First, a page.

A map of Chile Chile is a long, thin country bordering the Pacific Ocean on the western slopes of the Andes Mountains in South America. It extends from the hot, barren Atacama Desert in the north to the rocky islands and stormy seas around Cape Horn at the southern tip of the continent, a distance of around 4200 kilometres (2610 miles). The northern part is desert—one of the driest places on Earth. The central region has a warm climate similar to that of the Mediterranean lands of Europe or California in the USA. Here is where the majority of Chile's population and its main farming areas are found. The south of the country is a land of volcanoes, long sea inlets and glaciers. Much of Chile is mountainous and covered with forest. Also belonging to Chile is Easter Island, situated around 3500 kilometres (2000 miles) to the west in the south Pacific Ocean and one of the remotest places on Earth. Having endured political turmoil and military dictatorship in the second half of the 20th century, Chile today is a stable, liberal democracy and one of the most prosperous nations in South America.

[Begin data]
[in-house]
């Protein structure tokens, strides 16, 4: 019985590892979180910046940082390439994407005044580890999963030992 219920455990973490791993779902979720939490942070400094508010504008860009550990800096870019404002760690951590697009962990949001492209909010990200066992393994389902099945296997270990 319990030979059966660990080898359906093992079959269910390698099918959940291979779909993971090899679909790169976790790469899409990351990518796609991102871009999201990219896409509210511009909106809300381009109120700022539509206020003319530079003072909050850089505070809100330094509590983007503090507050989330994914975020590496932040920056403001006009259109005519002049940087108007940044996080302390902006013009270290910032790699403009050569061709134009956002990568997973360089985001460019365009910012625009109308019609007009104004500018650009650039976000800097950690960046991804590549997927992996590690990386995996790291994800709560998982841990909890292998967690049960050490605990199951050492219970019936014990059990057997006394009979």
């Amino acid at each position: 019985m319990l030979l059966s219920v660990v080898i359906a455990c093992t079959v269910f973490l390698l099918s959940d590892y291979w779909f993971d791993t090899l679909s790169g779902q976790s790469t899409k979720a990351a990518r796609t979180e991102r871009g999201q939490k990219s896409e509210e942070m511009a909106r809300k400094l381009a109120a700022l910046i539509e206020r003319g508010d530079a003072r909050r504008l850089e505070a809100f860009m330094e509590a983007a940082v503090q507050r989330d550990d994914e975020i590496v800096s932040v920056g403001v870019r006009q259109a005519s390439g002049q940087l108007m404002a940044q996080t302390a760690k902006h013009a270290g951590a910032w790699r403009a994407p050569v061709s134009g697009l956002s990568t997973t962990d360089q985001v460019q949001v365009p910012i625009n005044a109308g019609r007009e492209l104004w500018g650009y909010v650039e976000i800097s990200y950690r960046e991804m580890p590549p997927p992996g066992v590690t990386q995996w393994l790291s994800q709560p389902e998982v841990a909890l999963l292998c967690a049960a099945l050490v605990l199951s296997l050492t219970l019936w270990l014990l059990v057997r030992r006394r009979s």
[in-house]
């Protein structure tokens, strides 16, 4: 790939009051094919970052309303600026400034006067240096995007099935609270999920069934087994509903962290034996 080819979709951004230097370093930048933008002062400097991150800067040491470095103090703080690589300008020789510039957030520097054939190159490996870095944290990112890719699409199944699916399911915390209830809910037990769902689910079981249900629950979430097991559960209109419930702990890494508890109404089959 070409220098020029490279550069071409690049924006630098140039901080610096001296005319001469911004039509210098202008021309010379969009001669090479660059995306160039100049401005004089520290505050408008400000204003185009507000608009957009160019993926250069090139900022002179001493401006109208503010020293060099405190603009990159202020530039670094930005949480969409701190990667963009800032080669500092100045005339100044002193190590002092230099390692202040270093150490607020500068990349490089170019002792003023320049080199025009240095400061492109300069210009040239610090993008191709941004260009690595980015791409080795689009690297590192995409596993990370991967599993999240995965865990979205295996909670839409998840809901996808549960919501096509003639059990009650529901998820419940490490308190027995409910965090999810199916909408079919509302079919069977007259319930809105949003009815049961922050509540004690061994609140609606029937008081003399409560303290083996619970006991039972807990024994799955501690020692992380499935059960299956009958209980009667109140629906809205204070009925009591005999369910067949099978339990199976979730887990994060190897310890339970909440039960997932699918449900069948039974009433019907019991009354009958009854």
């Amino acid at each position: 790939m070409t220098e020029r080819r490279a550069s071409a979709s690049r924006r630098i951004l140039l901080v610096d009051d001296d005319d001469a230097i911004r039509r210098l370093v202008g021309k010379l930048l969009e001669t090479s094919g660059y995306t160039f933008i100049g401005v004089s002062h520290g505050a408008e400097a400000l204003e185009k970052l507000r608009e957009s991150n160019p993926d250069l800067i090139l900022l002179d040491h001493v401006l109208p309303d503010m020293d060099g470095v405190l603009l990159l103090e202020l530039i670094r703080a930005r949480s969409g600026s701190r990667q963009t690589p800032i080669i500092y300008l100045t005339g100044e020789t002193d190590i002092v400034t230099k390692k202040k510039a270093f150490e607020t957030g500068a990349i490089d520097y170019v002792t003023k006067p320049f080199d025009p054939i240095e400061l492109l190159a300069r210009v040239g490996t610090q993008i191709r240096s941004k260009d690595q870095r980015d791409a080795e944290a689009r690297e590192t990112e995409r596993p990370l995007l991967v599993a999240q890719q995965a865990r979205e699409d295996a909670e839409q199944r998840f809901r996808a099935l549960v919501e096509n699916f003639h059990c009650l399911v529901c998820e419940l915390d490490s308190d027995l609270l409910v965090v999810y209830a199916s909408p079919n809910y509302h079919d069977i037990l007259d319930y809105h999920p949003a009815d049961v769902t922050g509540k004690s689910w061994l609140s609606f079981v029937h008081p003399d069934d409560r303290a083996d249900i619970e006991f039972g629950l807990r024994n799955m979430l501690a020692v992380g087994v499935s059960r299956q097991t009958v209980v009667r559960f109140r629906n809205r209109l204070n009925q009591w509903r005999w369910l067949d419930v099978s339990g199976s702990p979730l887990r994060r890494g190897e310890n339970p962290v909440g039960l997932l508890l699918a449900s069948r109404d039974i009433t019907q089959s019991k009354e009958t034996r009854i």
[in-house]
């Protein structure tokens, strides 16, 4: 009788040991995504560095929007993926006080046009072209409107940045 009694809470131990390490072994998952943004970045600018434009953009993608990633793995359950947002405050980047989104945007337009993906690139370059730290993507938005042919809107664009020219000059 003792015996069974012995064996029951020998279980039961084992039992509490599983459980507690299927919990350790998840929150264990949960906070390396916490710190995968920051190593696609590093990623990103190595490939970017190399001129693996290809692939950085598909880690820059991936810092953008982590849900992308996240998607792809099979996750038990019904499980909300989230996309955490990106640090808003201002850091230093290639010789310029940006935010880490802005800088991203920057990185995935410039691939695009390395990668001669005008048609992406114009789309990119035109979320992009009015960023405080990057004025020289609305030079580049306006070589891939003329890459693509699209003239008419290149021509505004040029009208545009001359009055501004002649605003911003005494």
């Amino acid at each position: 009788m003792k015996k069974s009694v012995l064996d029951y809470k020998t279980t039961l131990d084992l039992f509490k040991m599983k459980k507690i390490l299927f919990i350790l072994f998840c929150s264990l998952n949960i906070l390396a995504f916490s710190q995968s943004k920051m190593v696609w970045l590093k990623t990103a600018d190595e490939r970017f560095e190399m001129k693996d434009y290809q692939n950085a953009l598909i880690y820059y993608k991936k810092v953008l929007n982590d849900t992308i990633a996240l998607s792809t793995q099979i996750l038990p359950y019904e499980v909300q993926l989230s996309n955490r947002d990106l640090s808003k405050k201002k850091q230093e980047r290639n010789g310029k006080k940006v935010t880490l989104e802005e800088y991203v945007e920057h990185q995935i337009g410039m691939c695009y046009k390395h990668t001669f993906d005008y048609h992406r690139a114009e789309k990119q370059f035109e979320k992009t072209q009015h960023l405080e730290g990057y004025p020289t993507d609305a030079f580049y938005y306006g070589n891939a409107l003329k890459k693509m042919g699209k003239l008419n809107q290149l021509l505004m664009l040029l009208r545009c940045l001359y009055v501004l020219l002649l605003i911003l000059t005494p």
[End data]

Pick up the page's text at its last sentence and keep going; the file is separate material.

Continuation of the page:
Most people live in central Chile around the capital Santiago and the main port of Valparaiso. Many Chileans are descended either from European settlers (mostly Spanish) or from a mixture of Europeans and Native American peoples: “mestizos”. The Mapuche Indians, original natives of Chile, have long fought against invaders: first the Incas, then their Spanish conquerors, and finally the Chilean government. Today about 800,000 Mapuche live in reservations in the south of the country.
The crater lake of Ojos del Salado is the world's highest lake, at 6390 m (20,959 ft)
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